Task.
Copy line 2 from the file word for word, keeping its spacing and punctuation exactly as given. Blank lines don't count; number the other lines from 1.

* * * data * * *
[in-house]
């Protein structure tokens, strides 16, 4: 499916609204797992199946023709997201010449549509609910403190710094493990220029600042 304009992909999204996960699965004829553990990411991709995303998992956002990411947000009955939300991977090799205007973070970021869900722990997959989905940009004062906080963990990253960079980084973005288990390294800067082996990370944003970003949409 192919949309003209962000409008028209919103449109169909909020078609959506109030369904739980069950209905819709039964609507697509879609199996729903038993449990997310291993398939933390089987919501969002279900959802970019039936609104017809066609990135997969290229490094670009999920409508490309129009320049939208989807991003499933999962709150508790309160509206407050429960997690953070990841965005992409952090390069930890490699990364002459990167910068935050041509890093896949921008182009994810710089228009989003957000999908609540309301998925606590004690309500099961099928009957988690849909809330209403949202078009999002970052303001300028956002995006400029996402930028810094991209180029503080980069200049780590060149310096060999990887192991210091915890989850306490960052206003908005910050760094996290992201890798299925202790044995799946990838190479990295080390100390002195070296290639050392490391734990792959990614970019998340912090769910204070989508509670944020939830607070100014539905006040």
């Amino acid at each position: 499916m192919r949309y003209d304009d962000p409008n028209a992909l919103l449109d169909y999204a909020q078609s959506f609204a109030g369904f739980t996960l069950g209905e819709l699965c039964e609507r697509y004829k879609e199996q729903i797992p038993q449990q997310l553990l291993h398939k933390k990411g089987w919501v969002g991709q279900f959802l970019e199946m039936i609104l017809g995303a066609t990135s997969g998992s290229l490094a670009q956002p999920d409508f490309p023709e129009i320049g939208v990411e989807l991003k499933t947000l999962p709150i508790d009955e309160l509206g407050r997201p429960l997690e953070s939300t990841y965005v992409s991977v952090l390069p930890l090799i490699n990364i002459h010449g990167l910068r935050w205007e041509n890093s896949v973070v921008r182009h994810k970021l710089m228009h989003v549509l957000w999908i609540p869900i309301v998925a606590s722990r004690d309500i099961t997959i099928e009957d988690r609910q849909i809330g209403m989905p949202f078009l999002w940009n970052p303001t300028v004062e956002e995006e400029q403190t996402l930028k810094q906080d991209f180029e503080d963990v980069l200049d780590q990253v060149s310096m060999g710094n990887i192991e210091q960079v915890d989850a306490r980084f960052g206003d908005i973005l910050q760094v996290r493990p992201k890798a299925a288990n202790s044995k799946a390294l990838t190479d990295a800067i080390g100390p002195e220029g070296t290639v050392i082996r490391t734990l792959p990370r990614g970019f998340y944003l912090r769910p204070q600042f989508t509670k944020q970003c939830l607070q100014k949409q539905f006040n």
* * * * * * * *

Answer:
């Protein structure tokens, strides 16, 4: 499916609204797992199946023709997201010449549509609910403190710094493990220029600042 304009992909999204996960699965004829553990990411991709995303998992956002990411947000009955939300991977090799205007973070970021869900722990997959989905940009004062906080963990990253960079980084973005288990390294800067082996990370944003970003949409 192919949309003209962000409008028209919103449109169909909020078609959506109030369904739980069950209905819709039964609507697509879609199996729903038993449990997310291993398939933390089987919501969002279900959802970019039936609104017809066609990135997969290229490094670009999920409508490309129009320049939208989807991003499933999962709150508790309160509206407050429960997690953070990841965005992409952090390069930890490699990364002459990167910068935050041509890093896949921008182009994810710089228009989003957000999908609540309301998925606590004690309500099961099928009957988690849909809330209403949202078009999002970052303001300028956002995006400029996402930028810094991209180029503080980069200049780590060149310096060999990887192991210091915890989850306490960052206003908005910050760094996290992201890798299925202790044995799946990838190479990295080390100390002195070296290639050392490391734990792959990614970019998340912090769910204070989508509670944020939830607070100014539905006040």